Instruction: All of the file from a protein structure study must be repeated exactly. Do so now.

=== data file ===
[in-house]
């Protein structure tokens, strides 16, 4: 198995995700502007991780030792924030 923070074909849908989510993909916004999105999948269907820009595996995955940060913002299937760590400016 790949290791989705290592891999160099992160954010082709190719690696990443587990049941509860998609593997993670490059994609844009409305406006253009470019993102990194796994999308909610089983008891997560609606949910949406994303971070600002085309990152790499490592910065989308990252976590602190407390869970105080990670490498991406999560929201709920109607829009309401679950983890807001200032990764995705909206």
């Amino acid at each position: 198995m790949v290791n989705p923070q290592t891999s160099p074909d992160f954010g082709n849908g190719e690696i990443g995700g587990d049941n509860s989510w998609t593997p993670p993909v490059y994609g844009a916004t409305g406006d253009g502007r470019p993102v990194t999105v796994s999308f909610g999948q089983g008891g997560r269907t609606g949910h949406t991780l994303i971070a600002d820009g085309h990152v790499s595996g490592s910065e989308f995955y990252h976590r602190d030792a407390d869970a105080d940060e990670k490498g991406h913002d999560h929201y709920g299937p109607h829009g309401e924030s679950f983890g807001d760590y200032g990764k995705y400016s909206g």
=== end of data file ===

[in-house]
């Protein structure tokens, strides 16, 4: 198995995700502007991780030792924030 923070074909849908989510993909916004999105999948269907820009595996995955940060913002299937760590400016 790949290791989705290592891999160099992160954010082709190719690696990443587990049941509860998609593997993670490059994609844009409305406006253009470019993102990194796994999308909610089983008891997560609606949910949406994303971070600002085309990152790499490592910065989308990252976590602190407390869970105080990670490498991406999560929201709920109607829009309401679950983890807001200032990764995705909206």
């Amino acid at each position: 198995m790949v290791n989705p923070q290592t891999s160099p074909d992160f954010g082709n849908g190719e690696i990443g995700g587990d049941n509860s989510w998609t593997p993670p993909v490059y994609g844009a916004t409305g406006d253009g502007r470019p993102v990194t999105v796994s999308f909610g999948q089983g008891g997560r269907t609606g949910h949406t991780l994303i971070a600002d820009g085309h990152v790499s595996g490592s910065e989308f995955y990252h976590r602190d030792a407390d869970a105080d940060e990670k490498g991406h913002d999560h929201y709920g299937p109607h829009g309401e924030s679950f983890g807001d760590y200032g990764k995705y400016s909206g």